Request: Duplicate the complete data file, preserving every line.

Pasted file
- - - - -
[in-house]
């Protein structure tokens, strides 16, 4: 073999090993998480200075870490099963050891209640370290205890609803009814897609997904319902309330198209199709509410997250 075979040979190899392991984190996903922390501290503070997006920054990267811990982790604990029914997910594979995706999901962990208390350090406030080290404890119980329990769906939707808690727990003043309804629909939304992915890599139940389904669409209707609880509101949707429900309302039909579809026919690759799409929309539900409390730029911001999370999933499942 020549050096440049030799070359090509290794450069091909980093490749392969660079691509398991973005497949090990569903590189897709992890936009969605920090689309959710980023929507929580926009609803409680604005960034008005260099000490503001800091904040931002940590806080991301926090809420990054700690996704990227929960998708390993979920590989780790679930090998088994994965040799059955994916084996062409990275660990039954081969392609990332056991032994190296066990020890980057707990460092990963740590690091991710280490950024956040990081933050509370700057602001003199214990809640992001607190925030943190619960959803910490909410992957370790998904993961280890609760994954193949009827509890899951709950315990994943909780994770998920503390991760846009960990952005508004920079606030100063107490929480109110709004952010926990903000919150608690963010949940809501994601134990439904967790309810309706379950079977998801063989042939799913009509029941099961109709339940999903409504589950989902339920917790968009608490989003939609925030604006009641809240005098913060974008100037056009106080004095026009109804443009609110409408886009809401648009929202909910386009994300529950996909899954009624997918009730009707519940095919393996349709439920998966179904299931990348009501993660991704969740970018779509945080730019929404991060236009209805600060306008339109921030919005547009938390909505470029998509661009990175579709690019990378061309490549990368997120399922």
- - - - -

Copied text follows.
[in-house]
């Protein structure tokens, strides 16, 4: 073999090993998480200075870490099963050891209640370290205890609803009814897609997904319902309330198209199709509410997250 075979040979190899392991984190996903922390501290503070997006920054990267811990982790604990029914997910594979995706999901962990208390350090406030080290404890119980329990769906939707808690727990003043309804629909939304992915890599139940389904669409209707609880509101949707429900309302039909579809026919690759799409929309539900409390730029911001999370999933499942 020549050096440049030799070359090509290794450069091909980093490749392969660079691509398991973005497949090990569903590189897709992890936009969605920090689309959710980023929507929580926009609803409680604005960034008005260099000490503001800091904040931002940590806080991301926090809420990054700690996704990227929960998708390993979920590989780790679930090998088994994965040799059955994916084996062409990275660990039954081969392609990332056991032994190296066990020890980057707990460092990963740590690091991710280490950024956040990081933050509370700057602001003199214990809640992001607190925030943190619960959803910490909410992957370790998904993961280890609760994954193949009827509890899951709950315990994943909780994770998920503390991760846009960990952005508004920079606030100063107490929480109110709004952010926990903000919150608690963010949940809501994601134990439904967790309810309706379950079977998801063989042939799913009509029941099961109709339940999903409504589950989902339920917790968009608490989003939609925030604006009641809240005098913060974008100037056009106080004095026009109804443009609110409408886009809401648009929202909910386009994300529950996909899954009624997918009730009707519940095919393996349709439920998966179904299931990348009501993660991704969740970018779509945080730019929404991060236009209805600060306008339109921030919005547009938390909505470029998509661009990175579709690019990378061309490549990368997120399922």